Hamas Leader Says Israel Killing His Family Won’t Affect Ceasefire Negotiations

Hamas chief Ismail Haniyeh said the Palestinian group will not budge from its position on deadlocked ceasefire negotiations after Israeli forces killed three of his children and four of his grandchildren in northern Gaza on Wednesday.

Haniyeh, who is based in Qatar, confirmed the deaths of his sons Hazem, Amir, and Mohammed, who he said had been visiting relatives for Eid al-Fitr, the celebration of the end of Ramadan, at Shati refugee camp when they were targeted. Hamas also said in a statement that four of Haniyeh’s grandchildren—Mona, Amal, Khaled, and Razan, of undisclosed ages—were killed along with their parents in the holiday attack, which the Gaza Government Media Office called “a massacre.”

“All our people and all the families of Gaza residents paid a heavy price from the blood of their children, and I am one of them,” Haniyeh said in reaction to the news in a statement published by Hamas.

Israel Defense Forces confirmed it targeted and killed Haniyeh’s three sons, described as “Hamas military operatives that conducted terrorist activity.” In its statement, the IDF did not mention Haniyeh’s grandchildren, who join the reported more than 10,000 children casualties of the war in Gaza. Haniyeh’s family members were among over 120 people killed on Wednesday, according to the Hamas-run Gaza health ministry, which says that more than 33,000 people have been killed in Gaza in the six months since the outbreak of the conflict.

Haniyeh, chair of Hamas’ political bureau, said about 60 of his family members have been killed. After his latest loss, he received condolences from Middle Eastern leaders, including the President of Turkey and Prime Minister of Qatar.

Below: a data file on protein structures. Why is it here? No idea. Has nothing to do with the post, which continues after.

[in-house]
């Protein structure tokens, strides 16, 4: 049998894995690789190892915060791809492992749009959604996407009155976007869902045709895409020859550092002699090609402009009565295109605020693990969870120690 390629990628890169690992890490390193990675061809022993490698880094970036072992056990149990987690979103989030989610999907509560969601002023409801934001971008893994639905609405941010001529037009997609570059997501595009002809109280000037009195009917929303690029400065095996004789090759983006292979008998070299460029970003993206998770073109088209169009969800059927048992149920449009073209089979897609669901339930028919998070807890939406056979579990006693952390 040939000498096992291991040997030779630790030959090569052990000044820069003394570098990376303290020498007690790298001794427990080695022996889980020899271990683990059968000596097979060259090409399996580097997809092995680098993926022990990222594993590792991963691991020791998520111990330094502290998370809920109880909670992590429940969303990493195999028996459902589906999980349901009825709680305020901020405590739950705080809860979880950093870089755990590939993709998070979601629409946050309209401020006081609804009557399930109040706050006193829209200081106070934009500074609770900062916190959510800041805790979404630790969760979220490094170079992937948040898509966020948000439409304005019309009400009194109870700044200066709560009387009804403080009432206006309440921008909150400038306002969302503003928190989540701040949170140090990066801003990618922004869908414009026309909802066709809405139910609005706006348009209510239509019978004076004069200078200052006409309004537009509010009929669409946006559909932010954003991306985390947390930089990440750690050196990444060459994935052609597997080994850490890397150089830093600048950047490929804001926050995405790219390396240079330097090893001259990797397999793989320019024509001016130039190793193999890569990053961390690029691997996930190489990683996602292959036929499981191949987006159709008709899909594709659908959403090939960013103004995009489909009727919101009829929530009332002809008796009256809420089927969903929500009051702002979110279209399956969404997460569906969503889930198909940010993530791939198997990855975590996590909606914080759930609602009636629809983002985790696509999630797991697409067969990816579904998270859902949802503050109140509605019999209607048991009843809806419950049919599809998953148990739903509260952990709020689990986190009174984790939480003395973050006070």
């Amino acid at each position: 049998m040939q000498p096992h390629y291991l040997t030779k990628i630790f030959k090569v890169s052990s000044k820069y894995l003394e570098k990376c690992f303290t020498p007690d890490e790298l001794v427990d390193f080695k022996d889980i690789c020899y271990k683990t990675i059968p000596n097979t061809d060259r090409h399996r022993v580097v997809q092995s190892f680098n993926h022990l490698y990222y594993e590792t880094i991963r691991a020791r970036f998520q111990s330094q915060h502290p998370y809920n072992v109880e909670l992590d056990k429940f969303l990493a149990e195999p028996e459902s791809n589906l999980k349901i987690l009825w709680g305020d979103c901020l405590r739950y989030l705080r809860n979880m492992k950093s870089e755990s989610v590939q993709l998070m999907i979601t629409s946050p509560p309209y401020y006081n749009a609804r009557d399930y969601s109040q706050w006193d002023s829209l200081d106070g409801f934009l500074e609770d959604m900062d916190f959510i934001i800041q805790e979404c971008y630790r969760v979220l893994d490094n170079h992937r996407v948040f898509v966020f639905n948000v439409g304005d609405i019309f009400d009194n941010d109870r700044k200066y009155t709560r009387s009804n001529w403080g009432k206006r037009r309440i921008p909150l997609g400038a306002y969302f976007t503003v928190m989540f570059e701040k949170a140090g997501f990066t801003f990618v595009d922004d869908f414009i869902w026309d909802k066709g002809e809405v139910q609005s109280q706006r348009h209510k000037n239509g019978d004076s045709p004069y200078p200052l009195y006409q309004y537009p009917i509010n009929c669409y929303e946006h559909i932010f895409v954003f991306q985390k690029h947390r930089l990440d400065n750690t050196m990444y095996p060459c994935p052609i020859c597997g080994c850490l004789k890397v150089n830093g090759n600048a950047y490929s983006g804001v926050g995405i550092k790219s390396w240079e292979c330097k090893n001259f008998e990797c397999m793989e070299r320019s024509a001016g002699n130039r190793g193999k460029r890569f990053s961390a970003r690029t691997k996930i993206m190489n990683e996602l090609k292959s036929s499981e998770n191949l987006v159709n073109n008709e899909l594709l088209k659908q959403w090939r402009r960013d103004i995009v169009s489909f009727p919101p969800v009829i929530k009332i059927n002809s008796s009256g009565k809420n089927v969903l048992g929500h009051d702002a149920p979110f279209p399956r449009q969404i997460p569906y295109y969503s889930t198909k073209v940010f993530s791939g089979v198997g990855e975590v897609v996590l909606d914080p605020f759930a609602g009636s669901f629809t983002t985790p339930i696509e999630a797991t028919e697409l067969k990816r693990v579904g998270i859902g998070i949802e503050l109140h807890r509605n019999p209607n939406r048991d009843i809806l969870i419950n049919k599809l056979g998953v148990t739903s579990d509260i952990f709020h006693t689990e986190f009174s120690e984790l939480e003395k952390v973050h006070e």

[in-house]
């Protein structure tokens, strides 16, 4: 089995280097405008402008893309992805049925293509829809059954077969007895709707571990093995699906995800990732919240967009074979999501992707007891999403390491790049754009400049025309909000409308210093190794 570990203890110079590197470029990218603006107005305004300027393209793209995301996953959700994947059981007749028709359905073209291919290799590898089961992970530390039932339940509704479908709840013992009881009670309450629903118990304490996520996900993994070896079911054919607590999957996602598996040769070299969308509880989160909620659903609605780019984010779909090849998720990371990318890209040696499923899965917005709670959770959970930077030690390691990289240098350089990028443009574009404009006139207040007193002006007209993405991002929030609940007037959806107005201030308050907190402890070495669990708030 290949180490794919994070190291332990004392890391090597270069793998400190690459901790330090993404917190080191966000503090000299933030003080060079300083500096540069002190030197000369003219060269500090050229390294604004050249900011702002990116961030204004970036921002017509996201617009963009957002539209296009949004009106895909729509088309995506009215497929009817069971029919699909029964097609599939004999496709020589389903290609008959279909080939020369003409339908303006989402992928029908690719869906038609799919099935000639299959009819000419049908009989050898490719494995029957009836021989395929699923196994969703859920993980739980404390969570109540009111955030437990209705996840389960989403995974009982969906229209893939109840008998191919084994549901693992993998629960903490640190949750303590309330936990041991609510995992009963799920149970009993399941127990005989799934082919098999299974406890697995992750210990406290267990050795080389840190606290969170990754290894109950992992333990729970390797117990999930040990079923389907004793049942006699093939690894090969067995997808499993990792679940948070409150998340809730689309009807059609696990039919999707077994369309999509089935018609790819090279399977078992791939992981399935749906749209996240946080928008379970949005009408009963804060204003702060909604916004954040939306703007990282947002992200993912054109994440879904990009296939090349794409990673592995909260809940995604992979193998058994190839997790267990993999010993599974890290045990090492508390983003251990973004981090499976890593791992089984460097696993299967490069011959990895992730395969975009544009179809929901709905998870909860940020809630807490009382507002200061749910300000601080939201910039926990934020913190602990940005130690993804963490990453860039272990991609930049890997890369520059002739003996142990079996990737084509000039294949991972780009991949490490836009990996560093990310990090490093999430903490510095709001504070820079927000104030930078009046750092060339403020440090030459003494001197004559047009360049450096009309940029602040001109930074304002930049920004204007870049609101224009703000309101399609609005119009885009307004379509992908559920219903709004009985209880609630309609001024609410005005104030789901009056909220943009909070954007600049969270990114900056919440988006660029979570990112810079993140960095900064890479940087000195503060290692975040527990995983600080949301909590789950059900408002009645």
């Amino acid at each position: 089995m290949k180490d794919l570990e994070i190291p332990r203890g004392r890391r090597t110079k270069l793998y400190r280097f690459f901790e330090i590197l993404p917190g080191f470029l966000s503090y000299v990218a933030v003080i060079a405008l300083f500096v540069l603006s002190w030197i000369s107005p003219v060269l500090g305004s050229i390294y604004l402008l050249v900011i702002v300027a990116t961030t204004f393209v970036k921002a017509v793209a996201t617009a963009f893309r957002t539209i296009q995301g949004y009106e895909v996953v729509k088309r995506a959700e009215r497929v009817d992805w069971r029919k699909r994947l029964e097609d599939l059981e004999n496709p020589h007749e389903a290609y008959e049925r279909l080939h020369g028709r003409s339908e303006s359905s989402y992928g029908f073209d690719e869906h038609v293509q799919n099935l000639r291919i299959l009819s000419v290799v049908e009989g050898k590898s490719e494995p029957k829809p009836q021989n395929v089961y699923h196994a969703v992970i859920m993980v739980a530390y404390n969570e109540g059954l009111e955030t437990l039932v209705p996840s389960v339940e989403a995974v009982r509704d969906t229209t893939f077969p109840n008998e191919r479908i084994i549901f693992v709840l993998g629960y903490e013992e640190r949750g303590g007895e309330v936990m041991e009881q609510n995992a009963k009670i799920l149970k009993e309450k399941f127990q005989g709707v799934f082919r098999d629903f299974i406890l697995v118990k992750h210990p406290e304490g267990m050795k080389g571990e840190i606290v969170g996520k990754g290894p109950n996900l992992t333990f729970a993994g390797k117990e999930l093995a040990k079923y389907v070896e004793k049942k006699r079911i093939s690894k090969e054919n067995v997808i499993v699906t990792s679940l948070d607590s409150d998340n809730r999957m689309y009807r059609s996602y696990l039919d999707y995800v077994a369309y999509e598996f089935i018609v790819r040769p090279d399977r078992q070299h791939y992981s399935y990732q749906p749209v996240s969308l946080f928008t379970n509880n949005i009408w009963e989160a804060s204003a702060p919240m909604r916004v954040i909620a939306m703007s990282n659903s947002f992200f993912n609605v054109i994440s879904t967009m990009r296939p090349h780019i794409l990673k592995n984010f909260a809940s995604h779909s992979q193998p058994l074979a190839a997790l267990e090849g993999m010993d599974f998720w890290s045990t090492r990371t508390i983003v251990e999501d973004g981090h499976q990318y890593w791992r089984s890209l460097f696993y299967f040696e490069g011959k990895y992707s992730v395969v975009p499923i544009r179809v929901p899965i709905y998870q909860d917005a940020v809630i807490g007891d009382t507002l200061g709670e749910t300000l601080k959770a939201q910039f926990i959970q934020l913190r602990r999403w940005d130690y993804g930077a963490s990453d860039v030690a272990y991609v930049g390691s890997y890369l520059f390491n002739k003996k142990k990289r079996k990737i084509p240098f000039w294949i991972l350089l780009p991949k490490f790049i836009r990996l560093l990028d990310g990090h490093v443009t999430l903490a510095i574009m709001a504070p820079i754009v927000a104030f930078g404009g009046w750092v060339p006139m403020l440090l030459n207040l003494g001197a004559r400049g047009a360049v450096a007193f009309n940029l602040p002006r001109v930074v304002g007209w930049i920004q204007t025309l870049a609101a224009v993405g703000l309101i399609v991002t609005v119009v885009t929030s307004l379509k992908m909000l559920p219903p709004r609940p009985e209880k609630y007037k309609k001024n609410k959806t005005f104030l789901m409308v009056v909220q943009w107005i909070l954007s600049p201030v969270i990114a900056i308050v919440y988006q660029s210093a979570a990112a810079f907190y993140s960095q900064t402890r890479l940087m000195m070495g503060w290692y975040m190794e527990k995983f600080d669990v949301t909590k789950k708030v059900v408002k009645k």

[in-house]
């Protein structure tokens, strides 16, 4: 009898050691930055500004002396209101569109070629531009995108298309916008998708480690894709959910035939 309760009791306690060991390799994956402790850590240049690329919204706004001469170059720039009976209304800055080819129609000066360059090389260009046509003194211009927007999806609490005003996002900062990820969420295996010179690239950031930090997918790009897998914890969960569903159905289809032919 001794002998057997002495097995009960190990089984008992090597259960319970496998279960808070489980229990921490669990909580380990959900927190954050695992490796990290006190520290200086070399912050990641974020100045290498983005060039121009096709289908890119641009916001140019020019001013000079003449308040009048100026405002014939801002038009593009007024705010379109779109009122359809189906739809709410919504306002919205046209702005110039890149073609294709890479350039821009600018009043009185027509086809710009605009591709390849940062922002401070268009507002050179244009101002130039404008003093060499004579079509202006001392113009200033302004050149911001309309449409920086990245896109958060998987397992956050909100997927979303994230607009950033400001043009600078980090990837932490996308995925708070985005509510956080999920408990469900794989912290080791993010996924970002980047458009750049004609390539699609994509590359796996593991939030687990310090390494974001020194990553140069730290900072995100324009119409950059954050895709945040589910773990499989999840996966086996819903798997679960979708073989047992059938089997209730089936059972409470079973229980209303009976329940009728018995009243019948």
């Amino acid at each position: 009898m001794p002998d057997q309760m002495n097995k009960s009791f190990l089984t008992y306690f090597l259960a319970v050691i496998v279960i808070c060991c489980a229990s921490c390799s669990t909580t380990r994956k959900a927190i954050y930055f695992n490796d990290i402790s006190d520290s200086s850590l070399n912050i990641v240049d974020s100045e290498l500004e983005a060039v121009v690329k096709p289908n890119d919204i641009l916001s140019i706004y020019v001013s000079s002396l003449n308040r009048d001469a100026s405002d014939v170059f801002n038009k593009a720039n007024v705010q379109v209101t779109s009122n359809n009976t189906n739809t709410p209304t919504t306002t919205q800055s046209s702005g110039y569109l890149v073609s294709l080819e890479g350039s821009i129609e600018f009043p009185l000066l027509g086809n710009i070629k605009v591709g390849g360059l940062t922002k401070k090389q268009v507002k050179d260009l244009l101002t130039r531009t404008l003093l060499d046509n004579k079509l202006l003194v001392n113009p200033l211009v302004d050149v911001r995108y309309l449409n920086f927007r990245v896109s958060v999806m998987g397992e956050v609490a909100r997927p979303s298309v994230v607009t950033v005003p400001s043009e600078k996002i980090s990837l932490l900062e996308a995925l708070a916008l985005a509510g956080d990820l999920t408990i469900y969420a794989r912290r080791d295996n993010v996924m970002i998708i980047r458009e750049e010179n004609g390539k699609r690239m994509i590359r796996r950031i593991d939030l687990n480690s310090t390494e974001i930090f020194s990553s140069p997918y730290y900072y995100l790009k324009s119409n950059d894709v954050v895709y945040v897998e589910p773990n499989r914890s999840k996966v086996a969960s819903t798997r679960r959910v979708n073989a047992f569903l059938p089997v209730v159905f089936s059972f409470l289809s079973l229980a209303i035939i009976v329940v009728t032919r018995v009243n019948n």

People mourn the deaths of Hamas leader Ismail Haniyeh’s children and grandchildren in Gaza, April 10, 2024. <br><span class="copyright">Ayman Alhesi—Anadolu/Getty Images</span>
People mourn the deaths of Hamas leader Ismail Haniyeh’s children and grandchildren in Gaza, April 10, 2024.
Ayman Alhesi—Anadolu/Getty Images

In recent weeks, Hamas and Israel have been engaging in indirect ceasefire negotiations, facilitated by international mediators, though the talks have reportedly stalled.

Israel is calling for the return of all hostages in exchange for a temporary ceasefire, while Hamas is asking for a permanent end to hostilities, the full withdrawal of Israeli forces from Gaza, the return of displaced Gazans to their homes in the north, and the facilitation of humanitarian aid and reconstruction of the decimated enclave. Meanwhile, Israel maintains that it will not end the war or withdraw from Gaza until Hamas is no longer a threat. Each side has rejected the other’s demands.

The recent deaths of his family members have not altered Hamas’ stance, Haniyeh insisted on Wednesday.

“If they think that targeting my children at the peak of these talks before the movement’s response is submitted will cause Hamas to change its positions, they are delusional,” Haniyeh told Al Jazeera on Wednesday. “The blood of my children is not more valuable than the blood of the children of the Palestinian people.”

The U.S. has expressed frustration at the seeming indiscriminateness of Israel’s military campaign in Gaza, especially after the killing of seven World Central Kitchen aid workers last week. President Joe Biden has changed his tone on ceasefire negotiations, urging Israel rather than just Hamas to immediately accept a temporary ceasefire deal. “What I’m calling for is for the Israelis to just call for a ceasefire—allow for the next six, eight weeks, total access to all food and medicine going into the country,” Biden said Wednesday. Nevertheless, Biden has maintained that U.S. support for Israel remains “ironclad.”

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